The director-general of the World Health Organization has declared Zika virus a “public health emergency of international concern” — a PHEIC, pronounced “fike,” rhymes with spike, if you want to sound like a member of the WHO emergency committee.
It’s natural to be concerned when the WHO declares an epidemic — it has only done so three other times in its history: the 2009 influenza outbreak, an upswing in polio cases in 2014, and the West African Ebola outbreak in 2015. The question is: What makes the WHO concerned and how concerned should we be?
In this case, the disease itself is not as scary as the complications that have been linked to the virus — associations that have not yet been confirmed. Declaring a PHEIC allows the WHO to coordinate the international response, release emergency funds to better study the virus and confirm those potential complications as quickly as possible.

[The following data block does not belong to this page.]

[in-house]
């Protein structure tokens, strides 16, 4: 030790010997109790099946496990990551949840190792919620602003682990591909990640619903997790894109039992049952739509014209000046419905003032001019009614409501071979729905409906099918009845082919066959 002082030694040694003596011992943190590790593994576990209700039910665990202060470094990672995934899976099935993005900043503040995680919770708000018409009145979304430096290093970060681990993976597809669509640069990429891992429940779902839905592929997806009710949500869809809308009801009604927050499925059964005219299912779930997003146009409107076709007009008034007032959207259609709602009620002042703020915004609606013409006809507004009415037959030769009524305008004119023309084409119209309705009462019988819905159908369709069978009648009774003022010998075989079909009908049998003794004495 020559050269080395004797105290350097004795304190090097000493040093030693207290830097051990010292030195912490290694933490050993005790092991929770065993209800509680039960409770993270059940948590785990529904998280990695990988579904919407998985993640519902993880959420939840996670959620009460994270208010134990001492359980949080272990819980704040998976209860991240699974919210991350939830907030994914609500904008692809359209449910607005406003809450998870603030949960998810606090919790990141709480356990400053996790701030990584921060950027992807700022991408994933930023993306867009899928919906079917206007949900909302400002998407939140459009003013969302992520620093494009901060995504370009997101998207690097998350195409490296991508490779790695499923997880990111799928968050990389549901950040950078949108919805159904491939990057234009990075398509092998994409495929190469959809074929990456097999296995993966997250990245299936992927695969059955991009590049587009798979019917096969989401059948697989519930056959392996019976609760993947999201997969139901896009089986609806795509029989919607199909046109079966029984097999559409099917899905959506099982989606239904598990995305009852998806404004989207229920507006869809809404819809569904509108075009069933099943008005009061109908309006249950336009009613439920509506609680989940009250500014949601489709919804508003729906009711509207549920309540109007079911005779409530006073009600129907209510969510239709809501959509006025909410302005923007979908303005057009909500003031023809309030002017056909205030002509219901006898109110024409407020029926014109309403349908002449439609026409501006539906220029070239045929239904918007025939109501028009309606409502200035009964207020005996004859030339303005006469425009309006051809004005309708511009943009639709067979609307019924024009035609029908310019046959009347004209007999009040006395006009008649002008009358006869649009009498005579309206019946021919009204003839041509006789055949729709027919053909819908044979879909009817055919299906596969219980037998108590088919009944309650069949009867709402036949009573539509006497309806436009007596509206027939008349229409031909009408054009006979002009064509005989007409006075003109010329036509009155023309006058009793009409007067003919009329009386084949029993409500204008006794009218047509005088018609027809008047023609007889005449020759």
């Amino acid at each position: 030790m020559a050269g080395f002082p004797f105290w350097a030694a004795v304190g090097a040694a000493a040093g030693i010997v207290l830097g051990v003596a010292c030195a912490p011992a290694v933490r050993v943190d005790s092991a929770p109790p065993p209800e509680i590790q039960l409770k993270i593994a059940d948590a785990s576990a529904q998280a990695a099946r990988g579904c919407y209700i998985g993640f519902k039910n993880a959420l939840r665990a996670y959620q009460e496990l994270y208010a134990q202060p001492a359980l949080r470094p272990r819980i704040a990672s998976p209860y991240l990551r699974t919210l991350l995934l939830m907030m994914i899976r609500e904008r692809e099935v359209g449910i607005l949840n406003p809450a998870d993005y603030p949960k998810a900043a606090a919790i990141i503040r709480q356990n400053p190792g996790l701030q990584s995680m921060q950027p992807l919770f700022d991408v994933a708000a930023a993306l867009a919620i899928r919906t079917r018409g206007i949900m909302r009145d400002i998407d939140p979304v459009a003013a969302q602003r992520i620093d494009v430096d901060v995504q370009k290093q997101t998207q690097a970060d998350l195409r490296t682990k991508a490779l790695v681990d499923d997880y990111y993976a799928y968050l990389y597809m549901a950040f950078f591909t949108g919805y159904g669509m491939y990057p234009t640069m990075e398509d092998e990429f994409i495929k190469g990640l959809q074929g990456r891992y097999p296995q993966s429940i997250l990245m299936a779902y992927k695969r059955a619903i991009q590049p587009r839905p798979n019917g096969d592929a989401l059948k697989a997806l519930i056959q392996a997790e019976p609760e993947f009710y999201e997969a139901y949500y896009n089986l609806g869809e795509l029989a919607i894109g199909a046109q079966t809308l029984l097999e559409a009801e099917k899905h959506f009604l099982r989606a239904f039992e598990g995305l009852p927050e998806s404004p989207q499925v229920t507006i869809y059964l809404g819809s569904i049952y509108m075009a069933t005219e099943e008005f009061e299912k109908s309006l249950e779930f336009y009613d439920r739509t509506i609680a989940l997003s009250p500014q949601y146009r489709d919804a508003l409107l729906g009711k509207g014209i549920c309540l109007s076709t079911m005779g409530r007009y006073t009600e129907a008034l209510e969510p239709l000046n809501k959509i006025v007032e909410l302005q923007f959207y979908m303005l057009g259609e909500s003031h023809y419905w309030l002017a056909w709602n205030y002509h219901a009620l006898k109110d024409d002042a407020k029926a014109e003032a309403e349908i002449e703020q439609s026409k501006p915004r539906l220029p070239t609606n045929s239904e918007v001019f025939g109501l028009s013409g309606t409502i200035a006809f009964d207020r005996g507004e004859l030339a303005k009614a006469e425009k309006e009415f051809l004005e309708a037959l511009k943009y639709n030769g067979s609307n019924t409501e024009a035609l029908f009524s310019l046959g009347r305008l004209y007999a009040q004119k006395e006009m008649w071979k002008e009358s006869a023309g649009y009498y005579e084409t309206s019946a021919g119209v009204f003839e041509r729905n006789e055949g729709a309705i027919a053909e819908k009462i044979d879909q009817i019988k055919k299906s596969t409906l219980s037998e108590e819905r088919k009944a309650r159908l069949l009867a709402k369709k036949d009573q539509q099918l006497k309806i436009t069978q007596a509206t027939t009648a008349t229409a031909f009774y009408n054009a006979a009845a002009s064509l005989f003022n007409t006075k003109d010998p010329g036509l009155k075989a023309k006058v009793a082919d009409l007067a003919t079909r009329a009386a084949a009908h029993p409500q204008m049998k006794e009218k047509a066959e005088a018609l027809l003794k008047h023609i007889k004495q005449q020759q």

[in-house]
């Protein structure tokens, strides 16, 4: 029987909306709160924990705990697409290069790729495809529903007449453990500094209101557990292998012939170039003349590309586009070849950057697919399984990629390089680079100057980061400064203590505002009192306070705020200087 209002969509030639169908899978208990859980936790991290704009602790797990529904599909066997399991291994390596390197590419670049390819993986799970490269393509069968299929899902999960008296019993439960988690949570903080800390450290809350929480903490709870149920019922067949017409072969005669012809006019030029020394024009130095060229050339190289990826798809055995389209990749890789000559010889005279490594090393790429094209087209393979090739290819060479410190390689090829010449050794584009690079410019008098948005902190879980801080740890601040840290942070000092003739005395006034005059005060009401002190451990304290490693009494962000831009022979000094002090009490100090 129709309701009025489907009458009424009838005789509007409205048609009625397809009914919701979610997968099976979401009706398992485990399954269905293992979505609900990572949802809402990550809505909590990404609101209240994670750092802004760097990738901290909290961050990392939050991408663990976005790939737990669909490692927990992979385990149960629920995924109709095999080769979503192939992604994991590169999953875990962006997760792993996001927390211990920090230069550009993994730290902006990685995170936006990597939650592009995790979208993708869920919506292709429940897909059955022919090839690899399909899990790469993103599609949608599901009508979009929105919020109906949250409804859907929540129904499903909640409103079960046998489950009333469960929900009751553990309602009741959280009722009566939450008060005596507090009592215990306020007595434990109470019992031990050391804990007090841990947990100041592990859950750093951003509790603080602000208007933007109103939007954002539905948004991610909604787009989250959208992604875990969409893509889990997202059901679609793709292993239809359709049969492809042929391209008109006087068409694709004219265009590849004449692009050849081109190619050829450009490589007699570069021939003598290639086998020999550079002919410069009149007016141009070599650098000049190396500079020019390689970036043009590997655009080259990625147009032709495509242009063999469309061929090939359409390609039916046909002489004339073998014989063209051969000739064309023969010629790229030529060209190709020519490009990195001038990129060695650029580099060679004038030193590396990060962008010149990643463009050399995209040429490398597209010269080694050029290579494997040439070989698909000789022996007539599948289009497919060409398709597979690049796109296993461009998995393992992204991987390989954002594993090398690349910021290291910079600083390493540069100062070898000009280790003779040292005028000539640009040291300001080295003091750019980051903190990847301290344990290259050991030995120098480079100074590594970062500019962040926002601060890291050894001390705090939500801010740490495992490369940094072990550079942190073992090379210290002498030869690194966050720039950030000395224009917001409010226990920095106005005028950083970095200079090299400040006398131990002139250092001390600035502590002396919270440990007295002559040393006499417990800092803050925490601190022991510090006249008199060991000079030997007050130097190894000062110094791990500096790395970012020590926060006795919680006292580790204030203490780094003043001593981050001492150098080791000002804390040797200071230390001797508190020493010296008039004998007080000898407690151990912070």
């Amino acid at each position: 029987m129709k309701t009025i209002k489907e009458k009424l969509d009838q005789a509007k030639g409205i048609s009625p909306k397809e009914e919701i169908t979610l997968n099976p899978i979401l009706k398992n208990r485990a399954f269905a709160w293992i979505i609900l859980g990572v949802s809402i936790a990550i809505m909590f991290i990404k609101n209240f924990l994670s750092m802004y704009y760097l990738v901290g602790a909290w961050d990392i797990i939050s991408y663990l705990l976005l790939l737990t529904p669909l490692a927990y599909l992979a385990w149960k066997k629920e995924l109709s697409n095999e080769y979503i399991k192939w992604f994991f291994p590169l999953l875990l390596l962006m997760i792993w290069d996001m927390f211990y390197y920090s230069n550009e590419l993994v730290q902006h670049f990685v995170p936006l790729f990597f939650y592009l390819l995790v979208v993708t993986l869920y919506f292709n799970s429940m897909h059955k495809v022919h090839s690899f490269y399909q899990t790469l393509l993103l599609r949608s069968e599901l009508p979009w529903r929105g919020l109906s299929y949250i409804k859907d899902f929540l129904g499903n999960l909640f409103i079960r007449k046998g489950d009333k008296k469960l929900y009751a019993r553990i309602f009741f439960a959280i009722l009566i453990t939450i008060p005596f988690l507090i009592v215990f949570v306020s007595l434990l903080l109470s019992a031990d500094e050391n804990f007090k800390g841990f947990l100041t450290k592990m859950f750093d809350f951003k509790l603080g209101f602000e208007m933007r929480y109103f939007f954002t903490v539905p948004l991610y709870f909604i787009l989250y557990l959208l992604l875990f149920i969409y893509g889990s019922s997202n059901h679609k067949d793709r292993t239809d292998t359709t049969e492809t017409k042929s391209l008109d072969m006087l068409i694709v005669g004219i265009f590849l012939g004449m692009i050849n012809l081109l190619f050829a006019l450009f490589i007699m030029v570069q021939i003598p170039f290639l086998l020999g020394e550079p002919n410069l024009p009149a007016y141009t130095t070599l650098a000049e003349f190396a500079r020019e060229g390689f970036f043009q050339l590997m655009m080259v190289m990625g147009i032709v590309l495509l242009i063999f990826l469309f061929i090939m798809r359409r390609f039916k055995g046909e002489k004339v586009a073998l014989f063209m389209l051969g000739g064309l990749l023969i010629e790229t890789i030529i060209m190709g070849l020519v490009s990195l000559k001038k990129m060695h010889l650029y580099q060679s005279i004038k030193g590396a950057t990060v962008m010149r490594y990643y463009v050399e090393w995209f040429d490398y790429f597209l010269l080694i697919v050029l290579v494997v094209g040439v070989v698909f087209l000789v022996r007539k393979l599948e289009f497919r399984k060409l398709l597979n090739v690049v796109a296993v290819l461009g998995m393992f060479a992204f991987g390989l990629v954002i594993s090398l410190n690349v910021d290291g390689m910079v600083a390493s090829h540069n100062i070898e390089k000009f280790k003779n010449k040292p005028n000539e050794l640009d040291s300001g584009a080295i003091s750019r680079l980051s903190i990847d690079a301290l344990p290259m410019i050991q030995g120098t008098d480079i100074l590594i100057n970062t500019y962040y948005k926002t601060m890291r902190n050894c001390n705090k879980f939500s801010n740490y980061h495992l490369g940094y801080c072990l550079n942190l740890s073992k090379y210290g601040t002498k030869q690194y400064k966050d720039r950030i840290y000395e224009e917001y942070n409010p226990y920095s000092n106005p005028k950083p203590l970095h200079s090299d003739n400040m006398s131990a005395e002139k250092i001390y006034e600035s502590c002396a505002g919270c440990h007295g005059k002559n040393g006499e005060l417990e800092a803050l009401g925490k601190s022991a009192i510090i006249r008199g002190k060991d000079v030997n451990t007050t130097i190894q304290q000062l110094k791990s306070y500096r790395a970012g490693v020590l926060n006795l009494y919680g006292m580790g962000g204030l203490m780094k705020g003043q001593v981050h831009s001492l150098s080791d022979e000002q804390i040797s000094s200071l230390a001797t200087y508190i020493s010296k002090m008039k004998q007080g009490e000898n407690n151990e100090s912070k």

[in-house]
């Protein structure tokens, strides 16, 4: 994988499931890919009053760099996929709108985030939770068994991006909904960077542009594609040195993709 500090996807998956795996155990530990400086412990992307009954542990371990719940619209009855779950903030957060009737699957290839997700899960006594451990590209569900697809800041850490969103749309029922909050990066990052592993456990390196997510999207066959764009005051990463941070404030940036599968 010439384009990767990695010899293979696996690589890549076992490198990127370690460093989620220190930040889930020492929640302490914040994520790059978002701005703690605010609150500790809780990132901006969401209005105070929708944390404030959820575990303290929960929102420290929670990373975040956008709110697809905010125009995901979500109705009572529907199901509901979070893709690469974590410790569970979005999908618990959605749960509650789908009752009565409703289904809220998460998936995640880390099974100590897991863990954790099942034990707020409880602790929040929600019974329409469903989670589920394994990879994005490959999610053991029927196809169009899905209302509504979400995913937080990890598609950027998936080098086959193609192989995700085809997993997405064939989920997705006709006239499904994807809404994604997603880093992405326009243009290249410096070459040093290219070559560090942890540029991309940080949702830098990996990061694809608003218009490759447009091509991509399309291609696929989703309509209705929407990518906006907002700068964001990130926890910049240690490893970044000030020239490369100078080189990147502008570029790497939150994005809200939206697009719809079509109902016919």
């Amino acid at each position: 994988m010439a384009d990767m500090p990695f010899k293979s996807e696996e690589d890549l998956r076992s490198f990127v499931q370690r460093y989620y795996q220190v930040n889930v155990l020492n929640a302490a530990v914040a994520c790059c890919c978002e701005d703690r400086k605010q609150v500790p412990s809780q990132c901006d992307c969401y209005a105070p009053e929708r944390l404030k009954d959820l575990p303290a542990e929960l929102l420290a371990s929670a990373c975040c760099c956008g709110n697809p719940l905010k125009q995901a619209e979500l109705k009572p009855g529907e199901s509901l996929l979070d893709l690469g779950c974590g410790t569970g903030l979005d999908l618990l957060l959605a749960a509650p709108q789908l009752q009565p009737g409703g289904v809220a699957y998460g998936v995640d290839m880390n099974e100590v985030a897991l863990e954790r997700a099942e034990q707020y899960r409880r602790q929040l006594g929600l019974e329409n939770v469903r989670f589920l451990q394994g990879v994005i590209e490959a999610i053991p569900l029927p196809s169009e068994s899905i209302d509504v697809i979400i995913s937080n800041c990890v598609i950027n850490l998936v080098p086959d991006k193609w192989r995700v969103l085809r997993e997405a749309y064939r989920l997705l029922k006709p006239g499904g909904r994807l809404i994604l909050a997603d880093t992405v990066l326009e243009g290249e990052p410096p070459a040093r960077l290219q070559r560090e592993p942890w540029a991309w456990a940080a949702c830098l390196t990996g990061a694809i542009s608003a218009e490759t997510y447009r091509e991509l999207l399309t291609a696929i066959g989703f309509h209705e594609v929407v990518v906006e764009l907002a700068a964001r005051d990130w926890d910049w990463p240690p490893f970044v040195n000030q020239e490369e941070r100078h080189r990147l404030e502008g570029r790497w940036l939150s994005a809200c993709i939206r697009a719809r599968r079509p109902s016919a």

Here’s what we know. First, we know the virus is spreading quickly. The mosquito that carries the virus can be found from South America up to our hot and humid southeastern states in the U.S. And because the virus only arrived in the Western Hemisphere in 2014 — perhaps because of the World Cup or other sporting events — no one here has immunity to it, making it easy for mosquitoes to spread the virus. Some experts believe the virus can spread throughout the Americas, wherever the mosquito lives.
All this makes Zika sound scary, but we also know that up to 80 percent of people who catch the virus do not even display any symptoms. Those that do tend to have a mild illness with joint pain, a rash, red eyes and a fever, all of which resolve in four to seven days. No deaths have been reported so far that directly link to the virus. This is a far cry from Ebola, which causes a hemorrhagic syndrome that leads to death in as many as 50 percent of cases. Zika virus is worrisome in that it may cause horrible birth defects, but, put simply, it is not as scary as Ebola.
Still, it is the unknown that also concerns the WHO. Continue reading